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Growth Hormone Response to Clonidine in Obsessive-Compulsive Patients

Published online by Cambridge University Press:  29 January 2018

Larry J. Siever
Affiliation:
National Institute of Mental Health, Bethesda, Maryland 20205, USA
Thomas R. Insel
Affiliation:
National Institute of Mental Health
David C. Jimerson
Affiliation:
National Institute of Mental Health
C. Raymond Lake
Affiliation:
University of the Health Services, Bethesda, Maryland 20014, USA
Thomas W. Uhde
Affiliation:
Biologic Psychiatry Branch, National Institute of Mental Health
Joseph Aloi
Affiliation:
National Institute of Mental Health
Dennis L. Murphy
Affiliation:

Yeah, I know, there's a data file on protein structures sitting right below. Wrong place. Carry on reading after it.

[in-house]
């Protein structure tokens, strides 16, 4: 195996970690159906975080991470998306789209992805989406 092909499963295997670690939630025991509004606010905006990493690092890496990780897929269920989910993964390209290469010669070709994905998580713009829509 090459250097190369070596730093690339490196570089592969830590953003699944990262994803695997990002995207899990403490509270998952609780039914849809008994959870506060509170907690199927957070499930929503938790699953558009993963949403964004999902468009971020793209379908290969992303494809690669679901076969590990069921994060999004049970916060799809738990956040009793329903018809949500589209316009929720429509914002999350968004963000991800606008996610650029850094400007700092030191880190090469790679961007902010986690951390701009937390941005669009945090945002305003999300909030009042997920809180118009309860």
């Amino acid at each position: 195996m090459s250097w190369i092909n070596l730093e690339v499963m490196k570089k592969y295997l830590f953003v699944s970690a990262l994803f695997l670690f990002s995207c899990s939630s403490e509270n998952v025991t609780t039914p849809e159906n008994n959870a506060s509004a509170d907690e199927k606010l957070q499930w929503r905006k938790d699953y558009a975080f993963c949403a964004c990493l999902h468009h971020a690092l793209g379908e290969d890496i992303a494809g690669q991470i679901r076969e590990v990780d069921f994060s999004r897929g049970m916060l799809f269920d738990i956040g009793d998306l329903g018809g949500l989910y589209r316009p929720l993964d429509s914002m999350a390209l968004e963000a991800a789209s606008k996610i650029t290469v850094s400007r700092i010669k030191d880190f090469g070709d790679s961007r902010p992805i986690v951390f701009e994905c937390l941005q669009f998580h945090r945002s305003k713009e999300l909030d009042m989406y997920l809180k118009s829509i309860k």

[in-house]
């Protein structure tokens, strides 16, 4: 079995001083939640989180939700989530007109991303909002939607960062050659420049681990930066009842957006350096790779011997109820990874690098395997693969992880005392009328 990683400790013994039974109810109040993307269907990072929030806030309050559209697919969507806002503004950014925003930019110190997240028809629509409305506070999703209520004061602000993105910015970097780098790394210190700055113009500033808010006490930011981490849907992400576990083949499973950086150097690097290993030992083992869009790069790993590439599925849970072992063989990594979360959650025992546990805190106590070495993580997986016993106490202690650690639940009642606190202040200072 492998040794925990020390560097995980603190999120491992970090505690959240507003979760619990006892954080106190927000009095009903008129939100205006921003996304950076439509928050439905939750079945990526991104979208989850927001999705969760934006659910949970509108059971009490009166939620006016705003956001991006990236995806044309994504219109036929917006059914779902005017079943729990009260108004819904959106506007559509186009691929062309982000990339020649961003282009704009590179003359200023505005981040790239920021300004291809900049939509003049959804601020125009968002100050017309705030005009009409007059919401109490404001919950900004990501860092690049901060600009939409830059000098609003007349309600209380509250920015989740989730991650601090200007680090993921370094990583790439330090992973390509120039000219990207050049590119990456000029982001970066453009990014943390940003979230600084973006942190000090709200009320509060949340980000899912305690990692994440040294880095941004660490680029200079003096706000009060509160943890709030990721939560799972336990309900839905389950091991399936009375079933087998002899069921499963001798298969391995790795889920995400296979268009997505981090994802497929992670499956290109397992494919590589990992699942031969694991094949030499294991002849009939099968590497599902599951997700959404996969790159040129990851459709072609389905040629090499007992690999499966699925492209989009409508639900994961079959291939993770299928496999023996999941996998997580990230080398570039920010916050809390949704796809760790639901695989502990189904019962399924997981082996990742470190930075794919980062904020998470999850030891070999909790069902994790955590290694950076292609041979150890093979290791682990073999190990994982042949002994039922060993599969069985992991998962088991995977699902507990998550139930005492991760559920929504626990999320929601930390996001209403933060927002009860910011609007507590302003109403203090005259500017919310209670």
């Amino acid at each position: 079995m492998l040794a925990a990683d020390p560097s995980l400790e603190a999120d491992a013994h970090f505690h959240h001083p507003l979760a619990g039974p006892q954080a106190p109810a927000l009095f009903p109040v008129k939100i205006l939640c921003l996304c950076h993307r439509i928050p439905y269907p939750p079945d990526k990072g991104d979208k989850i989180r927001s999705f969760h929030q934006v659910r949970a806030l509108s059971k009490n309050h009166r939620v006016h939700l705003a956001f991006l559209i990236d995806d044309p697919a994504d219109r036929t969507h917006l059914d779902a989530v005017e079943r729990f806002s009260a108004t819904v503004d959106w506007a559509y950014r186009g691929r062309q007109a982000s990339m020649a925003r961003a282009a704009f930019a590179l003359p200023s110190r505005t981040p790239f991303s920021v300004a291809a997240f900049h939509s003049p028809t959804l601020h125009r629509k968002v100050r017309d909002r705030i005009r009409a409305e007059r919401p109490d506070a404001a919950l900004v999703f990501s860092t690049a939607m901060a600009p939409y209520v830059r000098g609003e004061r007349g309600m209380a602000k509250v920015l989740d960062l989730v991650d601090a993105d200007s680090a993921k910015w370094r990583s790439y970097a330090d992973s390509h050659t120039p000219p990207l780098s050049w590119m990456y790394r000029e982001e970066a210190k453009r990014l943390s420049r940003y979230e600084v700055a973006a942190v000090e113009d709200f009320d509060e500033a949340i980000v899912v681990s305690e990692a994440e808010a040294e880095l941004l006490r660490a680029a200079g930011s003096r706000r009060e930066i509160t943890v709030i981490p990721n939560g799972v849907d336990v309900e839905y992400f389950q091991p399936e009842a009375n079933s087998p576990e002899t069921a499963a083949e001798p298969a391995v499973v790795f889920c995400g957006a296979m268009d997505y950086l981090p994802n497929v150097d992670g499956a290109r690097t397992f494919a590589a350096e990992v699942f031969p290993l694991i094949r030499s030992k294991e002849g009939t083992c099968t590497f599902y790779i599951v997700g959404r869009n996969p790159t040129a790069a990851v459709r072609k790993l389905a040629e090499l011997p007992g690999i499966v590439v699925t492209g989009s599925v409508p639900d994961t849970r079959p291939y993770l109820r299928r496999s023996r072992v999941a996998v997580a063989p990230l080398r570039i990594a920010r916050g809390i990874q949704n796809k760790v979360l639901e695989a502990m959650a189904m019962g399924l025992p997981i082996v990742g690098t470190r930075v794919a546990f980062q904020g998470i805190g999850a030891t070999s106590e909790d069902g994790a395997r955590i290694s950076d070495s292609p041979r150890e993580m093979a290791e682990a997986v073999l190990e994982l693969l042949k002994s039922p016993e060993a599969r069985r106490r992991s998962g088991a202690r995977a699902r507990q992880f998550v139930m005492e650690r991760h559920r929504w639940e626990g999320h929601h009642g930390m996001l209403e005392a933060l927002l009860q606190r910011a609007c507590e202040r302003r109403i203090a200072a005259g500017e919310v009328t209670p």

National Institute of Mental Health

Summary

We have observed a lesser growth hormone response to intravenous clonidine administration in nine obsessive-compulsive disorder patients meeting research diagnostic criteria than in nine matched controls. The obsessive-compulsive disorder patients had higher plasma free 3-methoxy-4-hydroxyphenylglycol and plasma norepinephrine levels before clonidine than the controls. As blunted growth hormone responses to clonidine are also characteristic of affective disorder patients, these results support other observations of a psychobiologic affinity between these two groups and are also compatible with an association between increased presynaptic noradrenergic activity and decreased post-synaptic receptor responsiveness.

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Papers
Copyright
Copyright © 1983 The Royal College of Psychiatrists 

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References

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